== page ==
Petapawag Trail: This was a railroad trunk line during World War II. It is adjacent to a laser beam course used by the Air Force.
Towhee Trail: This area was the Henry Ford Farm. Before Henry Ford bought it in 1928, it was known as the Gately Farm. This is a Red-tail Hawk nesting area.
Powerline Trail: This road was originally Old Marlboro/Concord Road. During the war of Independence in 1776, ammunition wagon trains traveled this road to deliver arms to George Washington used to defend Trenton. Minutemen used this road to travel to the battle of Concord and Lexington.
Tri-Town Trail: This trail serviced the most of the 50 bunkers built in 1942. There is an old railroad “Guard Shack” near the intersection of Tri-Town Trail and Pine Garden Trail.
Otter Alley: This trail borders what were once the Anderson Family Farm as well as the Puffer’s farm. The Puffers moved here in 1743 and renamed the Pratt Pond as Puffer Pond. There are cranberry bogs in the area and otter trails “crossing” in the area.
Kingfisher Trail: The Finnish Ice House was located here. In the early part of the 1900’s there was a thriving Finnish community in Maynard who had arrived to work in the Woolen Mills. Ice was cut from the pond for Finnish families who used it to keep their food fresh. This land belonged to a member of the Anderson Family, who built a honeymoon cottage. There was once a private beach there. There are several tall pines in the area where Ospreys and Great Blue Heron’s nests.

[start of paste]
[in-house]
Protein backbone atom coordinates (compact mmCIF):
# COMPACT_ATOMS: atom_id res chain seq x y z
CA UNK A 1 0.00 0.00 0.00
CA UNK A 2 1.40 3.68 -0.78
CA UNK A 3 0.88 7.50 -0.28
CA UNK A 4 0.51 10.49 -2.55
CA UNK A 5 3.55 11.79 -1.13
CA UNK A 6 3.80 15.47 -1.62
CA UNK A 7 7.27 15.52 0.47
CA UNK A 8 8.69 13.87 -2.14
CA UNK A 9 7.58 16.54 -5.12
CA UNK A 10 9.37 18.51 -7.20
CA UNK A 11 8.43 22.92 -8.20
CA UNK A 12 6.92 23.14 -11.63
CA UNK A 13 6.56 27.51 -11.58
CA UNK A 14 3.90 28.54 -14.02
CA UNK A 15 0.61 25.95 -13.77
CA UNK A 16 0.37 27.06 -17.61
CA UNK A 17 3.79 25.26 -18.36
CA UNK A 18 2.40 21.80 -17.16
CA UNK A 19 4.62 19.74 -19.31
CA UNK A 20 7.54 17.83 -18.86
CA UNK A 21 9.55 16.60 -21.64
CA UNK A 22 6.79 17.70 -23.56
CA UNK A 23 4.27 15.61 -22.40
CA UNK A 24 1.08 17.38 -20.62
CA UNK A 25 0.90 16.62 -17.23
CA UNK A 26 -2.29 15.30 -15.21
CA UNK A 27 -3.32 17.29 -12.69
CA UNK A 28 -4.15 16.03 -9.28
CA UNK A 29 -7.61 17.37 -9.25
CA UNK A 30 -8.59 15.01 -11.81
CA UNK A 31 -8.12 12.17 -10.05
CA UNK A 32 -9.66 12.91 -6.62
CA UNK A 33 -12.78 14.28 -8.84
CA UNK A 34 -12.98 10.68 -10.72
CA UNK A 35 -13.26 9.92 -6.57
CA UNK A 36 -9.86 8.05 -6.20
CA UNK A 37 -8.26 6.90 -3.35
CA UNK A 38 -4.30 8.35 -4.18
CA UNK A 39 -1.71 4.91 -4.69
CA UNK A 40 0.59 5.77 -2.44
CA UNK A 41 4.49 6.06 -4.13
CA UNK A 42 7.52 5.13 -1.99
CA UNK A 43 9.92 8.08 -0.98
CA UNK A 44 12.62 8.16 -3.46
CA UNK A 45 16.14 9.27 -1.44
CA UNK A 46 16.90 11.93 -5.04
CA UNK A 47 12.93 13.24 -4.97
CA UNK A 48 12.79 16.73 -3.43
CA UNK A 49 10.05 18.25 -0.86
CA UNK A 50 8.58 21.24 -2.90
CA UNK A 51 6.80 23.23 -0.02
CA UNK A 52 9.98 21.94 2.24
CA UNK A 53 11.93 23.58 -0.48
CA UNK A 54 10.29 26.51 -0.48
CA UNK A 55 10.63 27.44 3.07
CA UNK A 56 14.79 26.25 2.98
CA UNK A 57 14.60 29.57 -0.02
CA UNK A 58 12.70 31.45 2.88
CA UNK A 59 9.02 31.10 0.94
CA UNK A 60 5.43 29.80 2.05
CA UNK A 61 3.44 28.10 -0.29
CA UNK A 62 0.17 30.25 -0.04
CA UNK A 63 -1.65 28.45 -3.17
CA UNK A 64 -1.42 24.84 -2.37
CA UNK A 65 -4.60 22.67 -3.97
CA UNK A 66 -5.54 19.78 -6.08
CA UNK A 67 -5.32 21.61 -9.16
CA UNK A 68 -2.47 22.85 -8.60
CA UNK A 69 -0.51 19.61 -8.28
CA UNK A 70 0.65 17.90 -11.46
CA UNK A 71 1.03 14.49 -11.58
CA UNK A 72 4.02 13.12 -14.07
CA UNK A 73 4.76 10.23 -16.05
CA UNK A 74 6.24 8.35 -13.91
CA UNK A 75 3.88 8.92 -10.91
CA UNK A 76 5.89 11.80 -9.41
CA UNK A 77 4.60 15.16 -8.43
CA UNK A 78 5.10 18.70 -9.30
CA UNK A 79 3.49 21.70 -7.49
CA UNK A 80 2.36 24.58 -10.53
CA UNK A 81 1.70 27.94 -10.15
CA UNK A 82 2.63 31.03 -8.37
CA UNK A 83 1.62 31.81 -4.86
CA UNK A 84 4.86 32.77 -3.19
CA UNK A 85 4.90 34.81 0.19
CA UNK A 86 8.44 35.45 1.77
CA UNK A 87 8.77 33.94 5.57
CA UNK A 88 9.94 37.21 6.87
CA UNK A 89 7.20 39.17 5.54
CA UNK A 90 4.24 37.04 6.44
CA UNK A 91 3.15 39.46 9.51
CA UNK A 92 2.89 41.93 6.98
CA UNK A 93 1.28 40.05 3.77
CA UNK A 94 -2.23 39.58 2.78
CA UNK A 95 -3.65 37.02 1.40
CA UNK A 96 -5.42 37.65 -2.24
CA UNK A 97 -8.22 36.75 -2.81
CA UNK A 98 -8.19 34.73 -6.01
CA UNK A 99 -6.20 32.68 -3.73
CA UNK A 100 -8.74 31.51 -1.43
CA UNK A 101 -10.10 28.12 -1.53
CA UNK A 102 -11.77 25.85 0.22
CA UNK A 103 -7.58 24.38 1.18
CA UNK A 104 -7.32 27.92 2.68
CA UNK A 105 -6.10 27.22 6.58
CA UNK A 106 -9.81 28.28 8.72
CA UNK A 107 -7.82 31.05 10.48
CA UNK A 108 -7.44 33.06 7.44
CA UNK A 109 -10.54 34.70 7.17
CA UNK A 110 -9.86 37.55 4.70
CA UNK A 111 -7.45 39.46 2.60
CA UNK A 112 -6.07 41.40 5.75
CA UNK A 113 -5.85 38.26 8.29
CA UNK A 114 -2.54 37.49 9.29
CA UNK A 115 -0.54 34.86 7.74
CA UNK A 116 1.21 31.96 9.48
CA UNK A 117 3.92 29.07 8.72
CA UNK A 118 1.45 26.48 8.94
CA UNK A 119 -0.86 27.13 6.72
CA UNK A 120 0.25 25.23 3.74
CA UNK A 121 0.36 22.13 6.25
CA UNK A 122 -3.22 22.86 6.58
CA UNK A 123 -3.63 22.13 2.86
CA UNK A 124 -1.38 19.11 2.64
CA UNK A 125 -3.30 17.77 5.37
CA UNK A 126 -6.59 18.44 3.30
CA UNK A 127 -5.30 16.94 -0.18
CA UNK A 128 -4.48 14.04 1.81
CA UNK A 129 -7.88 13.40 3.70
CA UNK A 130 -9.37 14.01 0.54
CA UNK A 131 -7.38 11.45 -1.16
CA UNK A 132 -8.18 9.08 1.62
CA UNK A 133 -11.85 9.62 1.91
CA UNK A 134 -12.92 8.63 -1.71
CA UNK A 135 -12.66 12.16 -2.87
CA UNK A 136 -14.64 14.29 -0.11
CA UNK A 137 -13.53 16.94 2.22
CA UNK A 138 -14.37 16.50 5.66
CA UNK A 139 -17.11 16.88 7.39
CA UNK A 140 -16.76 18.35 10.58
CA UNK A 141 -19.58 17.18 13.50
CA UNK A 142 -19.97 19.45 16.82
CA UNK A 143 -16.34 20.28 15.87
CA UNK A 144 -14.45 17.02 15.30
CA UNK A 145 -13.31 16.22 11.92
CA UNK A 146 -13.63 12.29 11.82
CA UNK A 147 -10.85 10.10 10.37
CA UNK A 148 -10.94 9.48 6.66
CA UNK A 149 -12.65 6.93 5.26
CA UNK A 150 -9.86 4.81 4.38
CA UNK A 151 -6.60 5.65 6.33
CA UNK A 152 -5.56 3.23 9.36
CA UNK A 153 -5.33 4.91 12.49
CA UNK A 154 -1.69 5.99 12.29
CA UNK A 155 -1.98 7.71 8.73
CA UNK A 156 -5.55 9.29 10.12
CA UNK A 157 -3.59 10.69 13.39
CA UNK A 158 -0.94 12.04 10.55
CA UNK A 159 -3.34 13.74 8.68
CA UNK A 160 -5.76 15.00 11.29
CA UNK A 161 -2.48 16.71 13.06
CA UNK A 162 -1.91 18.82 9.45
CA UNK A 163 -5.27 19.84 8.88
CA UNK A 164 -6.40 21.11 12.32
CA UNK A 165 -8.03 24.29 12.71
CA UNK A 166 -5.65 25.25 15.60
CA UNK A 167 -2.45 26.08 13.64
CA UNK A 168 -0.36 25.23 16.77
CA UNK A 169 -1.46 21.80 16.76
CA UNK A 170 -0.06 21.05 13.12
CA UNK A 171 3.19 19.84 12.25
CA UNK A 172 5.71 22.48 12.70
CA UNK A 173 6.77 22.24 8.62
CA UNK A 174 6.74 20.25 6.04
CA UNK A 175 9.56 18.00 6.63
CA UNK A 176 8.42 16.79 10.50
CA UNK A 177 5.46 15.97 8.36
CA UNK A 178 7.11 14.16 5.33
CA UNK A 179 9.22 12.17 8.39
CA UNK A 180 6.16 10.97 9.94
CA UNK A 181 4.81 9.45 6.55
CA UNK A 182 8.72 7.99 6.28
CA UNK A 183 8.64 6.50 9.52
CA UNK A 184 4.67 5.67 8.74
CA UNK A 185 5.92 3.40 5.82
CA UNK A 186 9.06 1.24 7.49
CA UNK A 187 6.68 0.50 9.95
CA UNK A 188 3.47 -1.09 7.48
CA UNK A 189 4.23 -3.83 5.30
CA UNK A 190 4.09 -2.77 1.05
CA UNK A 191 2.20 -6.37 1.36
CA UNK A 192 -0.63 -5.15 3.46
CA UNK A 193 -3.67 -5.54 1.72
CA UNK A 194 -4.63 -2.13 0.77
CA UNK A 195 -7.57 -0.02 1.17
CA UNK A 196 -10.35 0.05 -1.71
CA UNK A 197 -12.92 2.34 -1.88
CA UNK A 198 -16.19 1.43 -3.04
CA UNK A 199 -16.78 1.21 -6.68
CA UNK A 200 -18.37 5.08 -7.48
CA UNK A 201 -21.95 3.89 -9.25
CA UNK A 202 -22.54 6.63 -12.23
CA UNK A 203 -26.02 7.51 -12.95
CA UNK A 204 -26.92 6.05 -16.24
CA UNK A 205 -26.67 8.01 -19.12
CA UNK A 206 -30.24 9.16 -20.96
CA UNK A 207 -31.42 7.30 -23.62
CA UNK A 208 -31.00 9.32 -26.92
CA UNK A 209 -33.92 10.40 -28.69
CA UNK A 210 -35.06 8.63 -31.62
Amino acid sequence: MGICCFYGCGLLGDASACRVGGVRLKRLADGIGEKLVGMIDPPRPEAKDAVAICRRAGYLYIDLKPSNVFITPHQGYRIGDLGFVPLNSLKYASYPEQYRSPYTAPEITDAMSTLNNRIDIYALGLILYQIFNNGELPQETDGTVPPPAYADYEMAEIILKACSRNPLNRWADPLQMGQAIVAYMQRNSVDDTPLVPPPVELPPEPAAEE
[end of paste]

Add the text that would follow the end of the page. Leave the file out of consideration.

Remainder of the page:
Carbary’s Trail: This trail once called the Lakeshore Drive and the land called the Arrow Head Estate because of the shape of Puffer Pond. The land belonged to the Reilly’s and was also known as the Reilly Estate.
Pine Garden Trail : The boundary of the three neighboring towns, Stow, Sudbury and Maynard meet at the intersection of the Pine Garden Trail and Tri-Town Trail.
Fisher Loop (S-1): The area near the start of Fisher Loop is believed to be haunted by a “four-horse team”. Many people think they can hear horses galloping.
Fisher Loop, Mink Link, Sweet Fern Trail (S-2, S-3, S-5): These trails are part of the “Classification yard” where train cars are held that services the ammunition holding area.
Fisher Loop (S-4): This trail is behind what was the Raytheon building. The three towns of Marlboro, Hudson and Sudbury have their boundaries intersect here. This also where the train track of the Mass Central line comes through Sudbury. This is why the US Government chose the location and bought the land for the ammunitions depot in 1940.
Information on the history of the refuge is courtesy of Paul Boothroyd of the Maynard Historical Society and Friends of Assabet River NWR.